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Covered topics /how it works

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gordonjudd
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Re: Covered topics /how it works

#101

Post by gordonjudd » Tue Aug 18, 2020 11:58 pm

while the line is in flight the front slows down more than the back
As long as the fly leg is being pulled by the tension at the top of the loop and there are no transverse waves growing to produce loops in the line I think the speed of any point on the fly leg is the same.

Gordy

Bianchetti Ivan
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Re: Covered topics /how it works

#102

Post by Bianchetti Ivan » Wed Aug 19, 2020 5:42 am

gordonjudd wrote:
Tue Aug 18, 2020 11:58 pm
while the line is in flight the front slows down more than the back
As long as the fly leg is being pulled by the tension at the top of the loop and there are no transverse waves growing to produce loops in the line I think the speed of any point on the fly leg is the same.

Gordy
In fact, I was referring to when the line is left before the loop is formed, Thanks for the always very interesting answer your discussion.

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gordonjudd
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Re: Covered topics /how it works

#103

Post by gordonjudd » Wed Aug 19, 2020 1:27 pm

In fact, I was referring to when the line is left before the loop is formed,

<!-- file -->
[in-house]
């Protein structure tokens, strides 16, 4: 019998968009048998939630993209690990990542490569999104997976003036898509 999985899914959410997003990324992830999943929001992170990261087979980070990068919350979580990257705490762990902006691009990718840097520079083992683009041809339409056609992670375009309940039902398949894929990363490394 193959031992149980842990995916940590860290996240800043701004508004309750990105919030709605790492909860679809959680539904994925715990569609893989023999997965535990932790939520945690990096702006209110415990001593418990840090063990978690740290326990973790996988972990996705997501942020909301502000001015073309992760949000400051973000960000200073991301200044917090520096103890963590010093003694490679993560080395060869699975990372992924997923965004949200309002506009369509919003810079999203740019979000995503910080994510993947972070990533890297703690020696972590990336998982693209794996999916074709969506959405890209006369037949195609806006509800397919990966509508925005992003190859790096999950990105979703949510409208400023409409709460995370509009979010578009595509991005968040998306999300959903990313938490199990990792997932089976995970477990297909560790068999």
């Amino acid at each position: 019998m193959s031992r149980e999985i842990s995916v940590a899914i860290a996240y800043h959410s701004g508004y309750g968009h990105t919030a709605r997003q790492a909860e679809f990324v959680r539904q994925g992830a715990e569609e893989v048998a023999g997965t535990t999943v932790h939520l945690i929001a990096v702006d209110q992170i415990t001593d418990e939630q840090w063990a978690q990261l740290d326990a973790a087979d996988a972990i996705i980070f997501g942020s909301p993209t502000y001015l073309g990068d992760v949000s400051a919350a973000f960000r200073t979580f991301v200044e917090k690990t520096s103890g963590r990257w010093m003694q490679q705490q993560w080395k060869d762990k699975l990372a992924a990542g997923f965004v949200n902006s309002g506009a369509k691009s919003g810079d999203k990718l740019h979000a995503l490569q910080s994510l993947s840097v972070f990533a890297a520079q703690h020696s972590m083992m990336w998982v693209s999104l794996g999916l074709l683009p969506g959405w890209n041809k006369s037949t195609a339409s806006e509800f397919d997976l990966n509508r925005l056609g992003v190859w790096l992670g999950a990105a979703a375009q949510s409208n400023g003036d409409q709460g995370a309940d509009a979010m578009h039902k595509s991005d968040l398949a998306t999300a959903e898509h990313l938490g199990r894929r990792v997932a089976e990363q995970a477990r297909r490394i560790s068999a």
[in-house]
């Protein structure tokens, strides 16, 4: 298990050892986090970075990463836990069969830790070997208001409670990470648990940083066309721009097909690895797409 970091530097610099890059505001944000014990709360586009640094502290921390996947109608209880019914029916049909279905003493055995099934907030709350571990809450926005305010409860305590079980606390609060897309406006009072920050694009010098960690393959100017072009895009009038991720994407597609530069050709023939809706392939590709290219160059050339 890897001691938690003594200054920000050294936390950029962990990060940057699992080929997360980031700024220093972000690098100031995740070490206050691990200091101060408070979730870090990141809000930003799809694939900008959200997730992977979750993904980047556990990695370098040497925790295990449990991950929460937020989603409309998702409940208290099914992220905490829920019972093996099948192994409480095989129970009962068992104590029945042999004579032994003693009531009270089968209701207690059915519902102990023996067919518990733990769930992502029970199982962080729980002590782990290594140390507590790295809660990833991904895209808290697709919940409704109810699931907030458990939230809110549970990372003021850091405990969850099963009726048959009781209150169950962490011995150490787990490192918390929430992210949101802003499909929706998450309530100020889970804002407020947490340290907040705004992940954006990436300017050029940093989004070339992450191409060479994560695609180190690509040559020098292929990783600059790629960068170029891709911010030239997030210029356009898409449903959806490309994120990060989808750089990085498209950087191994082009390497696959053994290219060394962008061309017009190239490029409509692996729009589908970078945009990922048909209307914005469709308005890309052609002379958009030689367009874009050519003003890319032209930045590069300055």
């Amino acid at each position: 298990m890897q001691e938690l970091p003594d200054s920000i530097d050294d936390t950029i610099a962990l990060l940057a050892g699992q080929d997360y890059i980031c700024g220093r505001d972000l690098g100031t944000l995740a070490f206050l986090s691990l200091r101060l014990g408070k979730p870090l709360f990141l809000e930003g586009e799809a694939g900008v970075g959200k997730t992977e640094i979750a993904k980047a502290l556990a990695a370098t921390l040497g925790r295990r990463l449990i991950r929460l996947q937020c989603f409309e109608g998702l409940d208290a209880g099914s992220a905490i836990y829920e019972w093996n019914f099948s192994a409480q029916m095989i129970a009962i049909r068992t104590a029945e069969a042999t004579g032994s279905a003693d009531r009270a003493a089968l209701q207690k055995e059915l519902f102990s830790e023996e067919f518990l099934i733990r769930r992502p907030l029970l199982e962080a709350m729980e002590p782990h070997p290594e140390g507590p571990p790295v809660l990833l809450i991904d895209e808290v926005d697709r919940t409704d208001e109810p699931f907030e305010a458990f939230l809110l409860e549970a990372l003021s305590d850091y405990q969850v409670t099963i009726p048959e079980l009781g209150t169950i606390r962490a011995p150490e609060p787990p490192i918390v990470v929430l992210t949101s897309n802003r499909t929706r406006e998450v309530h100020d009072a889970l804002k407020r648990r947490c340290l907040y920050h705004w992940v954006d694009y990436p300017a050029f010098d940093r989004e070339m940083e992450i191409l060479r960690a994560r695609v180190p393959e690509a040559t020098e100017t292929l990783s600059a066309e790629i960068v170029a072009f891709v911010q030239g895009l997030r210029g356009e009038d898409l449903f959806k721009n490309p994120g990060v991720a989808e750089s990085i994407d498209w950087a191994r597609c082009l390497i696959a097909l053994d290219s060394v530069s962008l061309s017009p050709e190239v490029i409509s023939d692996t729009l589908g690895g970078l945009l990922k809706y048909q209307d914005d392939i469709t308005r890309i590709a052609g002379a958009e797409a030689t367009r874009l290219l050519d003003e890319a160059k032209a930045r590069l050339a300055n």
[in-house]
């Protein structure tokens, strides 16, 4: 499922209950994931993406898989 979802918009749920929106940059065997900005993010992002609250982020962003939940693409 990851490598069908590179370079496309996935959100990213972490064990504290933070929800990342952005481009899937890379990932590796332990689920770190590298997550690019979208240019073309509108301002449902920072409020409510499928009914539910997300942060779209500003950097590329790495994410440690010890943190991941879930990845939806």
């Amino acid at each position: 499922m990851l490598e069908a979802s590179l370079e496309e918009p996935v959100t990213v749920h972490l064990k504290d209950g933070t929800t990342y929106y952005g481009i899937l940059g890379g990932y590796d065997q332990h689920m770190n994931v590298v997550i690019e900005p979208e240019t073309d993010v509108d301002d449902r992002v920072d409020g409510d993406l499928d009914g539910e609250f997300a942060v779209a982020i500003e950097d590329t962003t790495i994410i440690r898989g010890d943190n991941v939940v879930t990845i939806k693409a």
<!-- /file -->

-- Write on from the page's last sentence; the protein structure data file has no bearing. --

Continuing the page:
I don't think I understand what you are seeing. Can you show a video that shows a case where the fly end of the line is traveling faster than the front of the line going from RSP0 to RSP1?

The trailing line is being pulled by the rod tip before the loop is formed. So once again as long as there are no transverse waves growing in that leg all the points on the fly leg should have the same velocity.

Gordy

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flyfisher666
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Re: Covered topics /how it works

#104

Post by flyfisher666 » Wed Aug 19, 2020 2:35 pm

This tension, at the top of the loop, that is pulling the flyleg. How does it relate to loopsize? Does it increase or decrease with smaller loops?

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gordonjudd
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Re: Covered topics /how it works

#105

Post by gordonjudd » Wed Aug 19, 2020 3:03 pm

This tension, at the top of the loop, that is pulling the flyleg. How does it relate to loopsize? Does it increase or decrease with smaller loops?
Joakim,
As has been pointed out before, for a distributed mass (unlike a point mass) the tension is independent of the loop size.
Gordy

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Paul Arden
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Re: Covered topics /how it works

#106

Post by Paul Arden » Wed Aug 19, 2020 5:50 pm

flyfisher666 wrote:
Mon Aug 17, 2020 6:03 pm
Q: How does a loop morph?
A: From big to smaller.